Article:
1. Different age groups have different discontinuation rates for all methods of contraception. Adolescents are more likely to refuse to use contraception, while older women have higher rates of satisfaction with family planning methods.
  2. The socioeconomic status of women correlates with discontinuation chances, with poorer women being at higher risk of abandoning contraception.
  3. Barrier methods, injections and IUD, implemented through public sector, are characterized by a shorter duration of use than the same methods implemented through private sector institutions.

Conclusion

The study shows that FPPs have a mixed effect on the method mix in developing countries. Shifts towards particular methods are more likely to occur in early programmes, while programmes implemented in subsequent periods show less dissimilarity in the eventual method mix. The nature of this correlation remains to be elucidated, but it can be assumed that the main factors in expanding the choice of methods are the development of medical technologies and the shift in the focus of the demographic policy of developing countries from reducing fertility to protecting reproductive health.

A significant finding for programme users is that in developing countries with family planning programmes, the poorest groups of the younger reproductive age are the most vulnerable and prone to rejecting contraception, regardless of method. At the same time, contraceptives show a shorter duration of use when sold through the public sector in comparison with the private one. This may indicate, among other things, a higher level of trust and involvement in the private sector or shortages in supply in the public sector.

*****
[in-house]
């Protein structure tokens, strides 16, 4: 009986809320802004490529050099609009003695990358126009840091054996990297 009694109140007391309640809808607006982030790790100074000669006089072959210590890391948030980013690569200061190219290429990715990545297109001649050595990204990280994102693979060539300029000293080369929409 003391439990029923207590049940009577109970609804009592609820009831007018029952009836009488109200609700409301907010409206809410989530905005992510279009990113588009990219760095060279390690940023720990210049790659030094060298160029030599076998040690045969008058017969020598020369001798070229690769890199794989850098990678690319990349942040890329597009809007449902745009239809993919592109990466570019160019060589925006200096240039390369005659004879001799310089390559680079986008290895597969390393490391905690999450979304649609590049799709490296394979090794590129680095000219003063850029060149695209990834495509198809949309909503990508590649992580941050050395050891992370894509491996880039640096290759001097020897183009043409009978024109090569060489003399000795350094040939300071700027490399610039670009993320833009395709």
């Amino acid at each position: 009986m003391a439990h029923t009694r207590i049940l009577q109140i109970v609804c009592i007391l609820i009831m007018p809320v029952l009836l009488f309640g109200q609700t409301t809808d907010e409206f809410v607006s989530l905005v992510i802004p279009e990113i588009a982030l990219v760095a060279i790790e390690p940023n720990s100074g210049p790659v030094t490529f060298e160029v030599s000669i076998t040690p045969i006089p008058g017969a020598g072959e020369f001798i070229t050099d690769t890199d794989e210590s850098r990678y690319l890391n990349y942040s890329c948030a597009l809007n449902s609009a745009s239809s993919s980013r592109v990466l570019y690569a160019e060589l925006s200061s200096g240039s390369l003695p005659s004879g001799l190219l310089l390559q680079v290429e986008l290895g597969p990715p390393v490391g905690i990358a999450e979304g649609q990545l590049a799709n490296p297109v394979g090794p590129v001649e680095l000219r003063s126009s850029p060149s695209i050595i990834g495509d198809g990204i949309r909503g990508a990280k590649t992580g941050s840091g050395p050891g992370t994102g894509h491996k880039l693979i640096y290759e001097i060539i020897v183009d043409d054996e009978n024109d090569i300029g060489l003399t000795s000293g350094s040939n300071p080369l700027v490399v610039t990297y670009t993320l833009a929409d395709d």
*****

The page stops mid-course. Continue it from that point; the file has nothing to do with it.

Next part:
When interpreting the results, it is important to realize that the study did not take into account the male population and the methods they use, and also that estimates of the discontinuation rates are based on survey data that are not supported by any clinical methods and may inaccurately reflect the real situation. In addition, discontinuation rates include contraceptive misfire, which is an exogenous factor that influences the user’s choice, and the model for testing Hypothesis 2 does not include a variable that indicates the number of children a woman has already given birth to.

The results of this study may indicate the need to centralize measures for the protection of reproductive health through uniting the efforts of FPPs and the medical community. This is mainly necessary to overcome information barriers both among the population and among medical personnel. The main focus here can be on retraining and professional development programmes for medical workers regarding contraceptive methods provided by FPPs. In the long term, this will reduce the adherence of suppliers to certain methods (method-bias). Service users will receive more detailed and reliable information about the medical contraindications and side effects of the various methods, which will expand their understanding of the contraceptive choice. This proposal is largely based on the thesis that users tend to underestimate the effectiveness of lesser-known and less frequently used methods (Fertility and family planning… 2016).

The introduction of regulations on the informational and qualitative separation of FPP users by age categories will also reduce the discontinuation rates for certain methods. Regardless of the country of implementation of the programme, it is necessary to take into account the age and other socio-demographic characteristics of users. In many ways, this will reduce the indicators of unmet need for high-quality family planning information among the young population.

For reduction in the frequency of discontinuation for certain contraceptive methods it is also important to consider integrating private sector interventions with public FPPs on the basis of a common centre, taking into account user needs. However, the relevant activities require consideration of additional factors, including sources of funding.